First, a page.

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Articles by IAM Associates
IAM Friday Special: Seeking intellectual integrity

Seeking intellectual integrity

Op-ed: Israeli academia must engage in some searing soul-searching without
delay

By Martin Sherman
Published: 11.10.10, 00:42 / Israel Opinion , ynet


“Had such professional misconduct occurred in the natural or physical
sciences there would have doubtless been serious consequences: e.g.
the collapse of a bridge following phony engineering calculations… Yet
it would seem that when it comes to the social sciences or the
humanities… the researcher can escape punishment for the worst kind of
malpractice.” 
Prof. Efraim Karsh in "Fabricating Israeli History"

The furor over allegations of post/anti-Zionist bias in the Israeli
academe refuses to subside. Last week a heated debate on the topic was
held in the Knesset's Education Committee with the participation of
Education Minister Gideon Saar. Clearly the charges as to deliberate
ideological imbalance were not directed at the faculties of the
natural or exact sciences but focused on the social sciences and the
humanities.

Unsurprisingly, the representatives of the institutes of higher
learning rejected the accusations of intentional exclusion of
pro-Zionist perspectives, opposed any discussion of the issue, and
questioned the very legitimacy of debate on the subject, warning that
it constituted a grave threat to academic freedom which could
undermine democratic governance in the country. As to bias in the
appointment of faculty, and in promotion criteria, they endeavored to
reassure the participants that these were based solely on academic
achievement and professional excellence.

However their protestations raised at least two trenchant questions.
First, With regard to academic freedom and its limitations: As early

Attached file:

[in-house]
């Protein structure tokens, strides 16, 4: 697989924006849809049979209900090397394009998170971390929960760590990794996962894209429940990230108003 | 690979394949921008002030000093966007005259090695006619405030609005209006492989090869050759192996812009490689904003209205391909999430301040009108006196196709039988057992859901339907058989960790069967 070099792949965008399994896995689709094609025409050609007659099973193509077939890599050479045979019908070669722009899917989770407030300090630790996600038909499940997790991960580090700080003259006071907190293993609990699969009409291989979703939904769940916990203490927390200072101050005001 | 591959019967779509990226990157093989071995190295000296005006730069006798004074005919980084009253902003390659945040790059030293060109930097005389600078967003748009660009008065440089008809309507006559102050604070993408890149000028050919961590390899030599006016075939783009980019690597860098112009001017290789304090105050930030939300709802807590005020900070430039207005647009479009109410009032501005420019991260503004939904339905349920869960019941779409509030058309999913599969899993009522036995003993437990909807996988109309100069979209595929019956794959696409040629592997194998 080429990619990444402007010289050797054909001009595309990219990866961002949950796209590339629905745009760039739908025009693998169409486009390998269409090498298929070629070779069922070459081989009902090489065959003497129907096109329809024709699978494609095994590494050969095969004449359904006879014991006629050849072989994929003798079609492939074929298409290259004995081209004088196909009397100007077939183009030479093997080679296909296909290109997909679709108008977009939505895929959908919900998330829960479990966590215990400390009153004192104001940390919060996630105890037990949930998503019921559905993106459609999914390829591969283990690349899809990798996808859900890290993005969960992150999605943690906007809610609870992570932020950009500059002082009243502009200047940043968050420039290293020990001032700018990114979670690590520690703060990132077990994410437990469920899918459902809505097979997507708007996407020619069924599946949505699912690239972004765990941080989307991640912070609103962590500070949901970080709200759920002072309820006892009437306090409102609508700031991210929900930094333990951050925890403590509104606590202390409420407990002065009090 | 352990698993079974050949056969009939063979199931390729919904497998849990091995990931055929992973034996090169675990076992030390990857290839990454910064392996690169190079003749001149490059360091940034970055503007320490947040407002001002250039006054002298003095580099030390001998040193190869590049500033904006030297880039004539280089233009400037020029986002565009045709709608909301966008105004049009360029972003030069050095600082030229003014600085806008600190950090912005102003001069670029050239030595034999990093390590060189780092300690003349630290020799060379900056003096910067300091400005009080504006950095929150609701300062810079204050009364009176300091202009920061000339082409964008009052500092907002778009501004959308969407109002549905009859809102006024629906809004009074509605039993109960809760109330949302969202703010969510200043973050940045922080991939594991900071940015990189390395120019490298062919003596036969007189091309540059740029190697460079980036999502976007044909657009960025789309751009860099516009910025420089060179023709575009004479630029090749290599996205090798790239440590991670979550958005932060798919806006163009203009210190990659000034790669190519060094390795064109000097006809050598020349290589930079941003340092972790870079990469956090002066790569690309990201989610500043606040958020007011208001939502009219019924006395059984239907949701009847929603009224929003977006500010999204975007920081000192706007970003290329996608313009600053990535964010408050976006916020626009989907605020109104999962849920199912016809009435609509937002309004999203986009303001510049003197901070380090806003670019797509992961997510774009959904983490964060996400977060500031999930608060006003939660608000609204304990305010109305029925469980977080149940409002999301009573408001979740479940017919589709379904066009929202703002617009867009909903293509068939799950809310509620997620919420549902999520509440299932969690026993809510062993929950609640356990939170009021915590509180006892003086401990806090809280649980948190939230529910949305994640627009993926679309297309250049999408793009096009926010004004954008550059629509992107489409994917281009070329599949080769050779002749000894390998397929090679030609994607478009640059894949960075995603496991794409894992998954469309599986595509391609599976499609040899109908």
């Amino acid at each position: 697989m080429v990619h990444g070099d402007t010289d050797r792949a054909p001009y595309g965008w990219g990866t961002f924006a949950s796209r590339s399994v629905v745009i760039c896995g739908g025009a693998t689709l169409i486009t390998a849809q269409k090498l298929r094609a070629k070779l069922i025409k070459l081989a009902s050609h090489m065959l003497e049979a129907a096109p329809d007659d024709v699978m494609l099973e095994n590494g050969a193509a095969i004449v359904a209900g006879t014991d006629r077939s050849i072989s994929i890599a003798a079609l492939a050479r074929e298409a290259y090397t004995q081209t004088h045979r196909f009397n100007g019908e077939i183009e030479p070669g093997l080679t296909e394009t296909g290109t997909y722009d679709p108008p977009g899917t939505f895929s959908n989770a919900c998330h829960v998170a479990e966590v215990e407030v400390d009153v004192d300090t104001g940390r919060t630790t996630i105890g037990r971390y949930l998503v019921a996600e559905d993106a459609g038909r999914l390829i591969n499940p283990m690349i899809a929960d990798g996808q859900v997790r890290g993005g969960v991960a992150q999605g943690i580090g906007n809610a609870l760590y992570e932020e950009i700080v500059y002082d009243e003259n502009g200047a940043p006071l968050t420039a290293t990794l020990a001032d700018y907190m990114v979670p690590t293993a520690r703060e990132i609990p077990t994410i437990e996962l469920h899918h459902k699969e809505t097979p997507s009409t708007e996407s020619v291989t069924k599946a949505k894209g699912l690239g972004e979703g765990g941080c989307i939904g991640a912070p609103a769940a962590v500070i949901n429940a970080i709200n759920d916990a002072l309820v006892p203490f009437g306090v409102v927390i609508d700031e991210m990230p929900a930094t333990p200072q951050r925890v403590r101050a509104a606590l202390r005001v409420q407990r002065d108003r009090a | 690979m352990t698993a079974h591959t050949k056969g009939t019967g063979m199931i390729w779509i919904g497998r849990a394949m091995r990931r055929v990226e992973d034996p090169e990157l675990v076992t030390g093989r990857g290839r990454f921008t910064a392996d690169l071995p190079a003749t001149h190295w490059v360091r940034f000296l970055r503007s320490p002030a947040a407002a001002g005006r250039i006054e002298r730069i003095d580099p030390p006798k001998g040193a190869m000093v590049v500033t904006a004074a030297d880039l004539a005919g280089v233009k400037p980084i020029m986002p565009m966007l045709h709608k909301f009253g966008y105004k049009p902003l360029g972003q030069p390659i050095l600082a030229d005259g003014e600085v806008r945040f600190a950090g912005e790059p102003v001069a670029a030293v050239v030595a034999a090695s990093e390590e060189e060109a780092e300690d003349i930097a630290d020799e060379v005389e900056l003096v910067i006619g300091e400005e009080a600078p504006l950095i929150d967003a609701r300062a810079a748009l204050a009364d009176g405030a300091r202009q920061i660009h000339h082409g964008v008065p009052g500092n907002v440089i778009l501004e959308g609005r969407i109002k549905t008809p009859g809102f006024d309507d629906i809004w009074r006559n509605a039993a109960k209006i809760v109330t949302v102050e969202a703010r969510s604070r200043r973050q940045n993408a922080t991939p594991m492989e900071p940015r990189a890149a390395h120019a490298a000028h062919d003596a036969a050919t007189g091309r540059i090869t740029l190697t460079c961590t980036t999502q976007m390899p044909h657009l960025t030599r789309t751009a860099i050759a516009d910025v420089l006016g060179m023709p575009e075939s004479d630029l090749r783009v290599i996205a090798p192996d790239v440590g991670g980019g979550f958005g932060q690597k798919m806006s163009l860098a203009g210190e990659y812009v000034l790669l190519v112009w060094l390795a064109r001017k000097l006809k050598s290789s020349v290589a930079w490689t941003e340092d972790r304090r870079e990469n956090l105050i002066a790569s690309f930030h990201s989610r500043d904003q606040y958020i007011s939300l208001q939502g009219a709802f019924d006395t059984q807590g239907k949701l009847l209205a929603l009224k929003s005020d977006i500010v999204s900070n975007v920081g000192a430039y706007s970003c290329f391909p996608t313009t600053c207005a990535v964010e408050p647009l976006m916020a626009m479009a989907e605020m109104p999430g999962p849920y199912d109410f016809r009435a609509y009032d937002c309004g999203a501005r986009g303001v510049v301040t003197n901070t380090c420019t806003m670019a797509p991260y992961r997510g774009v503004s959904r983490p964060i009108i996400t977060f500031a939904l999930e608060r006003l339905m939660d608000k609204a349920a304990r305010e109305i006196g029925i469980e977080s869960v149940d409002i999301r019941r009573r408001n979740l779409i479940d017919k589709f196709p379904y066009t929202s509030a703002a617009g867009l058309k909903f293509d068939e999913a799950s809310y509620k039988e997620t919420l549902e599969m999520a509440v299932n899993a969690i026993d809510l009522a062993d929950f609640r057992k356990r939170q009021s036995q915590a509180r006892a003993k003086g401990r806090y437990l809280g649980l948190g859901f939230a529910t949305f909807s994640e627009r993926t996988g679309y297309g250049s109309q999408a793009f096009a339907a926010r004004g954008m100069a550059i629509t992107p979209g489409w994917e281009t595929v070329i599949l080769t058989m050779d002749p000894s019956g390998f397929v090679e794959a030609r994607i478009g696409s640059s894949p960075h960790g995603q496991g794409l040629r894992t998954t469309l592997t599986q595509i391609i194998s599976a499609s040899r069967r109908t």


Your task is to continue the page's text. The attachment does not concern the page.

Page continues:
as 1919, the US Supreme Court handed down a seminal ruling that false
statements which could inflict harm on others were not protected as
"free speech" under the Constitution. Although there might be a
discernable distinction between "free speech" and "academic freedom",
it is still difficult to accept the somewhat convoluted claim by the
senior representatives of the nation's universities that any public
debate on academic freedom endangers its future.

Surely few would contest that the very raison d'etre of academic
freedom is to facilitate the pursuit of truth and not the propagation
of falsehoods. For example, it is highly implausible that a geography
professor would win the support of his colleagues were he to promote a
theory that the earth is flat. Similarly it would be difficult to
imagine that an aeronautical engineer could mobilize much backing for
his right to disseminate a thesis casting doubt on the existence of
gravity - despite being able to present irrefutable evidence of leaves
being wafted aloft by updrafts of air.

Absurd examples? Ludicrous comparisons? How about the claims that
Israel is an "apartheid state", implementing a policy of racial
discrimination like that of South Africa, alleged proven by the
different legal systems applied to Israeli citizens - whether Jewish
or not - and to Palestinians without Israeli citizenship? After all,
any informed observer must be aware that this disparity is not rooted
in any doctrine of racial superiority, but in exigencies of security.

There is an enormous difference between legitimate disagreement on the
prudence and/or efficacy of measures taken to defend one's civilian
population, and the baseless accusation that a country - in which
non-Jews are elected to parliament, appointed to senior positions in
the judiciary and the diplomatic corps, and serve as ministers in the
government - is in any way similar to the apartheid-era South Africa.